Marketers on how they crafted Kearney's new brand

04 February 2020 6 min. read
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At the turn of the year, global consulting firm A.T. Kearney broke with nine decades of heritage by dropping its initials from its name. The creation of Kearney’s new corporate identity was far deeper than a simple name change, however, according to experts from Siegel+Gale who oversaw the creation of the new branding.

As the consulting market becomes ever more crowded and competitive, the industry’s old heads have had to contend with a new generation of digitally-savvy upstarts looking to eat into their market share. As a result, long-term market incumbents have deployed a number of different tactics to differentiate themselves from the chasing pack. One of the most common tactics leveraged by such firms is the rebranding exercise.

A number of consulting’s most established names have used rebrands to give the impression that they are both experienced enough to deliver top value for money, and able to keep pace with agile, modern business. McKinsey & Company, for example, is the world’s largest strategy consultancy, but took up a clinical new branding in 2019 to show potential clients its offering had broadened into a more holistic approach, including design. McKinsey’s MBB competitor Boston Consulting Group meanwhile dropped “The” from its name, while adopting a new connected-character sans serif logo to reflect the firm’s own end-to-end capabilities.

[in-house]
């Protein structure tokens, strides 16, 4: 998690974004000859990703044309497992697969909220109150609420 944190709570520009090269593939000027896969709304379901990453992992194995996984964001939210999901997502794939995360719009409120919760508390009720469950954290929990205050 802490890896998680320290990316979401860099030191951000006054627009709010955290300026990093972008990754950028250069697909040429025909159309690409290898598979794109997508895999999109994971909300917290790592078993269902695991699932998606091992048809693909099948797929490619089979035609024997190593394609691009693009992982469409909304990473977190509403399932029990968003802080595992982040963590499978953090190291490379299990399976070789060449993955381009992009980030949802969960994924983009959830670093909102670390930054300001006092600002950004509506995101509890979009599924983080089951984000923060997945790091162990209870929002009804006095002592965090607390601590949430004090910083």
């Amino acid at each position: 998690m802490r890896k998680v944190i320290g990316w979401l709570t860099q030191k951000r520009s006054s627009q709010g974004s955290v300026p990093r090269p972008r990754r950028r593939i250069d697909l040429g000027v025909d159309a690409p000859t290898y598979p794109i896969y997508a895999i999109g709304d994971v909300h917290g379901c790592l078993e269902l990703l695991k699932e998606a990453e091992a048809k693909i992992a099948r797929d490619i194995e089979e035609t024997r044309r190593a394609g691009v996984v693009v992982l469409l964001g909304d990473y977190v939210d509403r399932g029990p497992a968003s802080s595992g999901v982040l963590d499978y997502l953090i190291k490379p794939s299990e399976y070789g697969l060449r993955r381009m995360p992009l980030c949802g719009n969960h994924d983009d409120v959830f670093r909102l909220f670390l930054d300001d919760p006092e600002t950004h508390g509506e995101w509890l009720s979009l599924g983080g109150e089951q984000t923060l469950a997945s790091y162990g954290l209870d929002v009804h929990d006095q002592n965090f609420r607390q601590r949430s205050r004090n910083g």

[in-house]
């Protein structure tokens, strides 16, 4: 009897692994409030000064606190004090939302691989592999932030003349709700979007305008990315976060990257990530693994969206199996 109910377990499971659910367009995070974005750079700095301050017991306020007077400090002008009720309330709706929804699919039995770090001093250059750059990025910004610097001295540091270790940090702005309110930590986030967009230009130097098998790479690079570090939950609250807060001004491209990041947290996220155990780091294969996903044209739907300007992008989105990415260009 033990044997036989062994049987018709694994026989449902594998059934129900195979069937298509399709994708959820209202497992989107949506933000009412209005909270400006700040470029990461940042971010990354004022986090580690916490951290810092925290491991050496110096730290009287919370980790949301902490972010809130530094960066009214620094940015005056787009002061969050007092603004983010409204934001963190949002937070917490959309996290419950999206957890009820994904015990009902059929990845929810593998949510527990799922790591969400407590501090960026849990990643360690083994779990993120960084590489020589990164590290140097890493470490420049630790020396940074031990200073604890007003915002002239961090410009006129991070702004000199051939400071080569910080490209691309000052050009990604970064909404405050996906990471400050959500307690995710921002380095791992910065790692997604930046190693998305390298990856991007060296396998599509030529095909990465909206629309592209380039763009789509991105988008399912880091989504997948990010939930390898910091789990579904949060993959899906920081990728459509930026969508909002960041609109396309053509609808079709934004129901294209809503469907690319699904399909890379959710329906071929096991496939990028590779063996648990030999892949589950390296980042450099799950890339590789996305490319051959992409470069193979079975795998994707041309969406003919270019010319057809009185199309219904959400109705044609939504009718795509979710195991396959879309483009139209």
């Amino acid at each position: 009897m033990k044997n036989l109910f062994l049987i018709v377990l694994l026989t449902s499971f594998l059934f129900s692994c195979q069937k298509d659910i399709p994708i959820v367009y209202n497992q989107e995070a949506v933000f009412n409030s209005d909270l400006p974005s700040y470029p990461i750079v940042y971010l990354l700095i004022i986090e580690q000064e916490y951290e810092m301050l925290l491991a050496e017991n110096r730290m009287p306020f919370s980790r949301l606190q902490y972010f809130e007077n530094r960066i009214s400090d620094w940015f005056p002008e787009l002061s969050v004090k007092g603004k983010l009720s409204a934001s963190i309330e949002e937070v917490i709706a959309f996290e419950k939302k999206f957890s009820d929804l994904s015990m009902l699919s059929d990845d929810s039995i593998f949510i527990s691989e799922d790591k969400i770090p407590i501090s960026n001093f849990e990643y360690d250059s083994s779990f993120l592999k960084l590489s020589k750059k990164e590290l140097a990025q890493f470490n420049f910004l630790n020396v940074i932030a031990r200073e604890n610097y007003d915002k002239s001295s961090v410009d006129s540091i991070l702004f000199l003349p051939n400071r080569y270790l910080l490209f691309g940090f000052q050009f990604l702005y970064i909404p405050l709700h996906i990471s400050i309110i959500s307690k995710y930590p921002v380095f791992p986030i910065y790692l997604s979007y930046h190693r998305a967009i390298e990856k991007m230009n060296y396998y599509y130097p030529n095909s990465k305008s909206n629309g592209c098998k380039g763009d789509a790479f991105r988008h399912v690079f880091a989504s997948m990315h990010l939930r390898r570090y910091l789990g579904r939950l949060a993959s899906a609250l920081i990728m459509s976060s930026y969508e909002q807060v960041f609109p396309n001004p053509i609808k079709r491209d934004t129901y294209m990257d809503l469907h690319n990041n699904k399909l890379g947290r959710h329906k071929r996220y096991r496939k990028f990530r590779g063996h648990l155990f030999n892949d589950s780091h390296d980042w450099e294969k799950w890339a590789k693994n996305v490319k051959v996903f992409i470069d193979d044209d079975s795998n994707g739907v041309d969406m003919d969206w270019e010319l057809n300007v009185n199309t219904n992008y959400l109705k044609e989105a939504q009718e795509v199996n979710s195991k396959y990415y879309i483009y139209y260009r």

Most recently, this saw global management consulting A.T. Kearney drop the initials of its founder Andrew Thomas Kearney from its name, rebranding as Kearney. The move aimed at shifting the focus of the firm’s branding from its more-than-90-year heritage to its current and future incarnations – not to mention simplifying its brand for media companies who often failed to reference it correctly, as publications such as Financial Times, Bloomberg, Handelsblatt and the New York Times had repeatedly done over the years.

The rebranding exercise was undertaken on Kearney’s behalf by Siegel+Gale, a brand strategy, design and experience firm founded in 1969 and headquartered in New York – however it didn’t actually begin as a ‘rebranding’. According to Siegel+Gale Senior Strategy Director Nick Miller, the decision to change Kearney’s branding evolved from an initial question of how to improve the consultancy’s recognition in its industry, as it looked to attract new recruits and clients in a new decade.

Kearney first approached us to help clarify its market position and overall story,” Miller explained in a piece on Siegel+Gale’s own website. “As one of the world’s leading consulting firms, they did not have the recognition of some of the other more well-known names. When talking with clients, it was clear they enjoyed the firm, the people and the outstanding work, but they could not identify a “signature” of the brand. It was difficult to convey a simple story about who they are and why people should care.”